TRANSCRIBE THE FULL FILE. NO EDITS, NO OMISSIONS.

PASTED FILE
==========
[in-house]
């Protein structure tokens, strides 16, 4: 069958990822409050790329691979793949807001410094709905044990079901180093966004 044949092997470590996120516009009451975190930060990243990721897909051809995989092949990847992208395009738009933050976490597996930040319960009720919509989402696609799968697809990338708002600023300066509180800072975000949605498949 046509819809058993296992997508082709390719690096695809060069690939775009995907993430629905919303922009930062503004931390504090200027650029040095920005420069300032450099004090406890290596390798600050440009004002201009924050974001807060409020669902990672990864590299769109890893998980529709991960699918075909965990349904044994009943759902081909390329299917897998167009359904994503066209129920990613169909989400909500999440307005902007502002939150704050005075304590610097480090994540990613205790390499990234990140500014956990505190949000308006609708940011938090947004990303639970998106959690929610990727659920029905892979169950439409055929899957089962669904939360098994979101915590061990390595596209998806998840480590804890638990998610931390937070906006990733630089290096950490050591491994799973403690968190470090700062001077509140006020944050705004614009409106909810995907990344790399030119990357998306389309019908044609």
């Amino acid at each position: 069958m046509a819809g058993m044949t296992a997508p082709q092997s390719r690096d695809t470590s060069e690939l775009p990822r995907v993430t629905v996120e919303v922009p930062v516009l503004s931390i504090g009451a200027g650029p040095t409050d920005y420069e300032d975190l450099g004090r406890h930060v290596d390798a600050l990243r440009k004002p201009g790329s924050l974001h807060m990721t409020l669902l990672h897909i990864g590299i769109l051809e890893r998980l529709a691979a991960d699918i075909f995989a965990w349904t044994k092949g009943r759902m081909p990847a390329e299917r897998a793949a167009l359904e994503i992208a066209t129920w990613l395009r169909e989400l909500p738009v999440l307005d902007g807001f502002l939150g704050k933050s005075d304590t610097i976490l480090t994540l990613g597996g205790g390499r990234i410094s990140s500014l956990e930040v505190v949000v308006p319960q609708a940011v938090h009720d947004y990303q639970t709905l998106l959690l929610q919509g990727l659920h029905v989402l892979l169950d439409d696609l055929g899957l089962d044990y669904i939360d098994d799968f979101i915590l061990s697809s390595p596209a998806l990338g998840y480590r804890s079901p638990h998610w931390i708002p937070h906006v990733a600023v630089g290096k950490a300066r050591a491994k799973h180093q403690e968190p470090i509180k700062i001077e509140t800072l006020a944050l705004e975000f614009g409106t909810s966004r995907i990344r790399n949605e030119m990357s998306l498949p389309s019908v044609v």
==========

[in-house]
């Protein structure tokens, strides 16, 4: 069958990822409050790329691979793949807001410094709905044990079901180093966004 044949092997470590996120516009009451975190930060990243990721897909051809995989092949990847992208395009738009933050976490597996930040319960009720919509989402696609799968697809990338708002600023300066509180800072975000949605498949 046509819809058993296992997508082709390719690096695809060069690939775009995907993430629905919303922009930062503004931390504090200027650029040095920005420069300032450099004090406890290596390798600050440009004002201009924050974001807060409020669902990672990864590299769109890893998980529709991960699918075909965990349904044994009943759902081909390329299917897998167009359904994503066209129920990613169909989400909500999440307005902007502002939150704050005075304590610097480090994540990613205790390499990234990140500014956990505190949000308006609708940011938090947004990303639970998106959690929610990727659920029905892979169950439409055929899957089962669904939360098994979101915590061990390595596209998806998840480590804890638990998610931390937070906006990733630089290096950490050591491994799973403690968190470090700062001077509140006020944050705004614009409106909810995907990344790399030119990357998306389309019908044609």
């Amino acid at each position: 069958m046509a819809g058993m044949t296992a997508p082709q092997s390719r690096d695809t470590s060069e690939l775009p990822r995907v993430t629905v996120e919303v922009p930062v516009l503004s931390i504090g009451a200027g650029p040095t409050d920005y420069e300032d975190l450099g004090r406890h930060v290596d390798a600050l990243r440009k004002p201009g790329s924050l974001h807060m990721t409020l669902l990672h897909i990864g590299i769109l051809e890893r998980l529709a691979a991960d699918i075909f995989a965990w349904t044994k092949g009943r759902m081909p990847a390329e299917r897998a793949a167009l359904e994503i992208a066209t129920w990613l395009r169909e989400l909500p738009v999440l307005d902007g807001f502002l939150g704050k933050s005075d304590t610097i976490l480090t994540l990613g597996g205790g390499r990234i410094s990140s500014l956990e930040v505190v949000v308006p319960q609708a940011v938090h009720d947004y990303q639970t709905l998106l959690l929610q919509g990727l659920h029905v989402l892979l169950d439409d696609l055929g899957l089962d044990y669904i939360d098994d799968f979101i915590l061990s697809s390595p596209a998806l990338g998840y480590r804890s079901p638990h998610w931390i708002p937070h906006v990733a600023v630089g290096k950490a300066r050591a491994k799973h180093q403690e968190p470090i509180k700062i001077e509140t800072l006020a944050l705004e975000f614009g409106t909810s966004r995907i990344r790399n949605e030119m990357s998306l498949p389309s019908v044609v």